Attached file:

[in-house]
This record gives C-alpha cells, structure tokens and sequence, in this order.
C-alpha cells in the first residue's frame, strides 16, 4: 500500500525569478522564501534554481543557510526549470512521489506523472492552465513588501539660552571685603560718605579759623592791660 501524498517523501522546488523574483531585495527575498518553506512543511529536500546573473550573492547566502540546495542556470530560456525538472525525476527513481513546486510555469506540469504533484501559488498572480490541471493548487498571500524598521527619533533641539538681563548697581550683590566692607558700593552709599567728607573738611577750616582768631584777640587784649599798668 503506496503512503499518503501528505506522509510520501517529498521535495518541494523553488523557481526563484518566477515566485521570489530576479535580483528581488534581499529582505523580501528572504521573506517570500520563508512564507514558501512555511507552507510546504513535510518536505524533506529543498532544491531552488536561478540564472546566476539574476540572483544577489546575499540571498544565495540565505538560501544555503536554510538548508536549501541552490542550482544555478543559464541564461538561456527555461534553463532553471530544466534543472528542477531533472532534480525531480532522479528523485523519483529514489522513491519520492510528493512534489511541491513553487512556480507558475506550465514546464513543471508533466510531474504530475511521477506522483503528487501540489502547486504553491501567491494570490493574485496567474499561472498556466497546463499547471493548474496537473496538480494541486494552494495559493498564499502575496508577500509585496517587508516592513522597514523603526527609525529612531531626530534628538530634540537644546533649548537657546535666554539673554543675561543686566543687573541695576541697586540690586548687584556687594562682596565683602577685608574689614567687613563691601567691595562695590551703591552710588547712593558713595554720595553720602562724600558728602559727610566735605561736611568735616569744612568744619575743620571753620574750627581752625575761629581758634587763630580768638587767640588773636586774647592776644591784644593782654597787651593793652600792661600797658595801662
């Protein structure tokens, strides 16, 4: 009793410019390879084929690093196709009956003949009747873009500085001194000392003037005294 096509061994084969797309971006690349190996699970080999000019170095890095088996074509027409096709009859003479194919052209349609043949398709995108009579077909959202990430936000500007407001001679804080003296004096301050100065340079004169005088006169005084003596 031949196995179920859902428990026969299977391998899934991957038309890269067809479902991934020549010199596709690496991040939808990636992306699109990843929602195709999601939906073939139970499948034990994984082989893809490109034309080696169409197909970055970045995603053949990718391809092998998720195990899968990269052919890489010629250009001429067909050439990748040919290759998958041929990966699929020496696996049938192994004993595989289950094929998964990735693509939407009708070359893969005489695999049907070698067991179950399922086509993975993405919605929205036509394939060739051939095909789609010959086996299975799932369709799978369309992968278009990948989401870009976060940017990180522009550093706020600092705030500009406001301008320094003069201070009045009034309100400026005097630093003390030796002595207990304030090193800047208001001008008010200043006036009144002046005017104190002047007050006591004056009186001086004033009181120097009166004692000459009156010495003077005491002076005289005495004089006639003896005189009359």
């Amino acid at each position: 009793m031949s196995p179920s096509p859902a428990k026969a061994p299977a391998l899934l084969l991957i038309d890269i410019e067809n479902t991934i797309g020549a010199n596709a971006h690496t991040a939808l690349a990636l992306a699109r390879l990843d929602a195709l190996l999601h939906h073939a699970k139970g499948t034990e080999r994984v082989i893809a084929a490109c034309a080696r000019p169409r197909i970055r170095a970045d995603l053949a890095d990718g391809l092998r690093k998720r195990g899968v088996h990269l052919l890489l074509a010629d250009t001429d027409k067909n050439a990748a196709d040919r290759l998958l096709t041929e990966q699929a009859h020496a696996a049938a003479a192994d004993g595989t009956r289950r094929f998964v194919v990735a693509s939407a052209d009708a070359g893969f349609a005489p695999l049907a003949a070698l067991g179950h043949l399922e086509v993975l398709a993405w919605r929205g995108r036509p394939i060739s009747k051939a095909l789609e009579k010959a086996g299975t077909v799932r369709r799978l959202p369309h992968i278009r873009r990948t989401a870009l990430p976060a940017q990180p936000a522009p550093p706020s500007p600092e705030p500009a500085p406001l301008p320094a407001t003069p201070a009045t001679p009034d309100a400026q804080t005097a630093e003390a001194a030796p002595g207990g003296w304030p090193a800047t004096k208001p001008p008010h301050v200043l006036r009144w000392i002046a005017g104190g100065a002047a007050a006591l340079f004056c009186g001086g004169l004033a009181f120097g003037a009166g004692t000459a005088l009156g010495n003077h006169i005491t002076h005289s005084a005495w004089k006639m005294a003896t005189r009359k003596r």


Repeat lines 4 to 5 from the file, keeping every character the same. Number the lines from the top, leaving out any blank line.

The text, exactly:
């Protein structure tokens, strides 16, 4: 009793410019390879084929690093196709009956003949009747873009500085001194000392003037005294 096509061994084969797309971006690349190996699970080999000019170095890095088996074509027409096709009859003479194919052209349609043949398709995108009579077909959202990430936000500007407001001679804080003296004096301050100065340079004169005088006169005084003596 031949196995179920859902428990026969299977391998899934991957038309890269067809479902991934020549010199596709690496991040939808990636992306699109990843929602195709999601939906073939139970499948034990994984082989893809490109034309080696169409197909970055970045995603053949990718391809092998998720195990899968990269052919890489010629250009001429067909050439990748040919290759998958041929990966699929020496696996049938192994004993595989289950094929998964990735693509939407009708070359893969005489695999049907070698067991179950399922086509993975993405919605929205036509394939060739051939095909789609010959086996299975799932369709799978369309992968278009990948989401870009976060940017990180522009550093706020600092705030500009406001301008320094003069201070009045009034309100400026005097630093003390030796002595207990304030090193800047208001001008008010200043006036009144002046005017104190002047007050006591004056009186001086004033009181120097009166004692000459009156010495003077005491002076005289005495004089006639003896005189009359």
């Amino acid at each position: 009793m031949s196995p179920s096509p859902a428990k026969a061994p299977a391998l899934l084969l991957i038309d890269i410019e067809n479902t991934i797309g020549a010199n596709a971006h690496t991040a939808l690349a990636l992306a699109r390879l990843d929602a195709l190996l999601h939906h073939a699970k139970g499948t034990e080999r994984v082989i893809a084929a490109c034309a080696r000019p169409r197909i970055r170095a970045d995603l053949a890095d990718g391809l092998r690093k998720r195990g899968v088996h990269l052919l890489l074509a010629d250009t001429d027409k067909n050439a990748a196709d040919r290759l998958l096709t041929e990966q699929a009859h020496a696996a049938a003479a192994d004993g595989t009956r289950r094929f998964v194919v990735a693509s939407a052209d009708a070359g893969f349609a005489p695999l049907a003949a070698l067991g179950h043949l399922e086509v993975l398709a993405w919605r929205g995108r036509p394939i060739s009747k051939a095909l789609e009579k010959a086996g299975t077909v799932r369709r799978l959202p369309h992968i278009r873009r990948t989401a870009l990430p976060a940017q990180p936000a522009p550093p706020s500007p600092e705030p500009a500085p406001l301008p320094a407001t003069p201070a009045t001679p009034d309100a400026q804080t005097a630093e003390a001194a030796p002595g207990g003296w304030p090193a800047t004096k208001p001008p008010h301050v200043l006036r009144w000392i002046a005017g104190g100065a002047a007050a006591l340079f004056c009186g001086g004169l004033a009181f120097g003037a009166g004692t000459a005088l009156g010495n003077h006169i005491t002076h005289s005084a005495w004089k006639m005294a003896t005189r009359k003596r």